BUSH: To make our economy stronger and more productive, we must make health care more affordable. To make our economy stronger and more dynamic, we must prepare a rising generation to fill the jobs of the 21st Century. To keep our economy growing, we also need reliable supplies of affordable environmentally responsible energy.

SYLVESTER: Many middle class Americans wanted the same thing.

LOU DOBBS, HOST: Results of our poll tonight, an interesting breakdown. Fifty percent of you say health care security is the biggest concern to America's middle class. Thirty-three percent say job security. Eleven percent Social Security. Only five percent say national security.

SYLVESTER: But little has changed. The president's proposed Social Security reform went nowhere. Forty-six million Americans have no health insurance. College tuition, drug prices and the cost of health care insurance all greatly outpaced inflation. And the economy...

BUSH: The United States has added 2.3 million new jobs.

SYLVESTER: But many in Congress say those jobs don't benefit the middle class.

REP. BERNIE SANDERS (I) VERMONT: Look, the reality right now is the middle class in this country is collapsing. Poverty is increasing. The new jobs that are being created are by and large low wage jobs with minimal benefits.

SYLVESTER: CEOs saw their salaries jump seven percent. That doesn't include bonuses while middle class wages fell.

JARED BERNSTEIN, ECONOMIC POLICY INST.: And the other piece of this puzzle we often overlook is the fact that for many people their wages and their incomes have not been keeping pace with inflation.

SYLVESTER: And corporate America chose cheap foreign labor over the American worker.

STEVE MILLER, DELPHI: We are in a market for human capital. Supply and demand. If you pay too much for a particular class of employees, you go broke.

SYLVESTER: Oil prices spike to a record. More than $70 a barrel. Outrage as gas prices has skyrocketed across the country. Accusations of price gauging flew.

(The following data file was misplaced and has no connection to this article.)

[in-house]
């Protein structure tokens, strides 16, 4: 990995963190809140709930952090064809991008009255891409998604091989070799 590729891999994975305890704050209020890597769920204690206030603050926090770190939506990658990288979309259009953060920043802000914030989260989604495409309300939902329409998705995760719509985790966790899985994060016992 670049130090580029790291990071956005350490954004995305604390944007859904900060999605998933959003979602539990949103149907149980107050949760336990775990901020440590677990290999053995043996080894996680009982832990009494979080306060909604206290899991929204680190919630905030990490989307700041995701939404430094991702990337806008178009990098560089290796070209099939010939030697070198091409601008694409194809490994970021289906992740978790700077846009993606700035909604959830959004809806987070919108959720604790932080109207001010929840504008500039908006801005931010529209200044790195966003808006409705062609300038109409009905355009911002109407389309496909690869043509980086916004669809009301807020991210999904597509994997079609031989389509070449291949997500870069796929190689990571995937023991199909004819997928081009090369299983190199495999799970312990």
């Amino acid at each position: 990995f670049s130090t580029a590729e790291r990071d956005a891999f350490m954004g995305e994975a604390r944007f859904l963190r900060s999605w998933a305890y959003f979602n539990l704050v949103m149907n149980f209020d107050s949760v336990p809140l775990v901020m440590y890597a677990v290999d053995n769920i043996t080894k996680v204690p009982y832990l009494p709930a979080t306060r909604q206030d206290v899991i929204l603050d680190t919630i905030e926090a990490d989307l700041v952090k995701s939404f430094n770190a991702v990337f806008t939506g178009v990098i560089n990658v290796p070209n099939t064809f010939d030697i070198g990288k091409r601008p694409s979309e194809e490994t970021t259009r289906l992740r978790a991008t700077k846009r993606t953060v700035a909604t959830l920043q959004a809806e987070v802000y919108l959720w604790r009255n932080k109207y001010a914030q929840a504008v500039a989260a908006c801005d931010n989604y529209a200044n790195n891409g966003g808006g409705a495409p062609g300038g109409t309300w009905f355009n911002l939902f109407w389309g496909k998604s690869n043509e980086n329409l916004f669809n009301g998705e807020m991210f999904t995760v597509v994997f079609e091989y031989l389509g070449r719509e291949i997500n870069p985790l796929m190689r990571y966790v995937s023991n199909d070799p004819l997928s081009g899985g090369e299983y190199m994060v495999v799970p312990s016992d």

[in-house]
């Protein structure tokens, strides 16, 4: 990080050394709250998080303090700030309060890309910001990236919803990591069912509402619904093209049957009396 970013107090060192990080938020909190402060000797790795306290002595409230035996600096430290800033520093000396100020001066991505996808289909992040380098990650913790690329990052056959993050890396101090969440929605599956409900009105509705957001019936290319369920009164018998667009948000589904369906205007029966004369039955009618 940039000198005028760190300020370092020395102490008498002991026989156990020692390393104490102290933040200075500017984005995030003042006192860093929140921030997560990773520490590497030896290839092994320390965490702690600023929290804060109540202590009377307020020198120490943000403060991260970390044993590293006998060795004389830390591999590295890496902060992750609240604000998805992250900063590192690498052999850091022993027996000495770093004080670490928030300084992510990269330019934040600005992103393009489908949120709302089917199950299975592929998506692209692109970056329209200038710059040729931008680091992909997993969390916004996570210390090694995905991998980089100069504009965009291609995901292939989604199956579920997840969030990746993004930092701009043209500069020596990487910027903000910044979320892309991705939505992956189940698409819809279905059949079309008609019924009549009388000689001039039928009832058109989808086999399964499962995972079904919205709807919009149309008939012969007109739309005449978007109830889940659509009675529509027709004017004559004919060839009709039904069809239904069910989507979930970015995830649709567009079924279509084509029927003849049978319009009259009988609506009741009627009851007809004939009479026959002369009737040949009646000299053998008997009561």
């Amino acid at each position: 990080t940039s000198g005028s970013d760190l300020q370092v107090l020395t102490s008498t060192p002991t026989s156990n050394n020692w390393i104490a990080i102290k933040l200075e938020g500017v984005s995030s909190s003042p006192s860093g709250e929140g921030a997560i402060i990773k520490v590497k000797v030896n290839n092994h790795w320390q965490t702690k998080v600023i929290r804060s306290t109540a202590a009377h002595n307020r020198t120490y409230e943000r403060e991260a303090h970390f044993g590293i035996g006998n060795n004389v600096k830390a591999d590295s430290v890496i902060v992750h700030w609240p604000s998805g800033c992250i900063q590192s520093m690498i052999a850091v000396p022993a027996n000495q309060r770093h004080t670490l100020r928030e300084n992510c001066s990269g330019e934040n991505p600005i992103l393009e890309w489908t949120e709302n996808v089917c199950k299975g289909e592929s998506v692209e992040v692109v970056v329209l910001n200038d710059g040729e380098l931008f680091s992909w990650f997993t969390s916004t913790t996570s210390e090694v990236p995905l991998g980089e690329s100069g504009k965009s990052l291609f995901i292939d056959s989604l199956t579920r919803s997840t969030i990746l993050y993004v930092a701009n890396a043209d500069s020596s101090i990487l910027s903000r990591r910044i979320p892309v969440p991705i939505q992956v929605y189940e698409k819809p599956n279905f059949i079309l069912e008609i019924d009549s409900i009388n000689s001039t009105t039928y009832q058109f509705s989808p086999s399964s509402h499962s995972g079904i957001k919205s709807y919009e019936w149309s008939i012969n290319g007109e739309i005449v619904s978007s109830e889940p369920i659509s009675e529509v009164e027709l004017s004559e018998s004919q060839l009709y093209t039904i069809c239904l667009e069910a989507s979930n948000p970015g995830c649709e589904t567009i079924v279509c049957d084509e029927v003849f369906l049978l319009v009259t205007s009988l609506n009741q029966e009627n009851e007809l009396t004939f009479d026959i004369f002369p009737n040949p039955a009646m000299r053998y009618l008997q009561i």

TYSON SLOCUM, PUBLIC CITIZEN: Congress is clueless. The White House is clueless. They are doing nothing at all to hold oil companies accountable for their price gauging. They are doing nothing to hold energy traders accountable for their price gauging. And Americans are suffering as a result.

SYLVESTER: And this winter the middle class is struggling with higher oil and energy costs. Instead of holding oil companies accountable, Congress went after one area of relief for millions of overextended Americans. Bankruptcy.

SEN. EDWARD KENNEDY (D) MASSACHUSETTS: More than 50 percent of the bankruptcies in this country now is a result of extraordinary health conditions. A majority of those people had health insurance. They are hardworking. They try hard. And this bill if it's permitted to pass will really indenture those individuals and their families to the credit card companies for years.

SYLVESTER: It did pass, and people scrambled to file for bankruptcy ahead of the deadline an average of 40,000 per day. People like Russell Clark were lucky.

RUSSELL CLARK, BANKRUPTCY FILER: Basically being able to pay the bills back before I can be able to buy a house and get another car and anything like that because my credit was shot because of it. So now at least I will have a chance to start over.

SYLVESTER: But the law left many Americans feeling like Congress was out of touch with the middle class.

LOU DOBBS, CNN ANCHOR: Now the results of our poll tonight and the results are overwhelming. Ninety-eight percent of you say Congress is ignoring the interests of our middle class.


SYLVESTER: And if that's not enough. Before Congress left for the long holiday break, the Senate approved billions of dollars in cuts to health, education and labor programs. Programs that benefit this country's middle class--Christine.

ROMANS: All right, Lisa Sylvester in Washington. Thank you Lisa.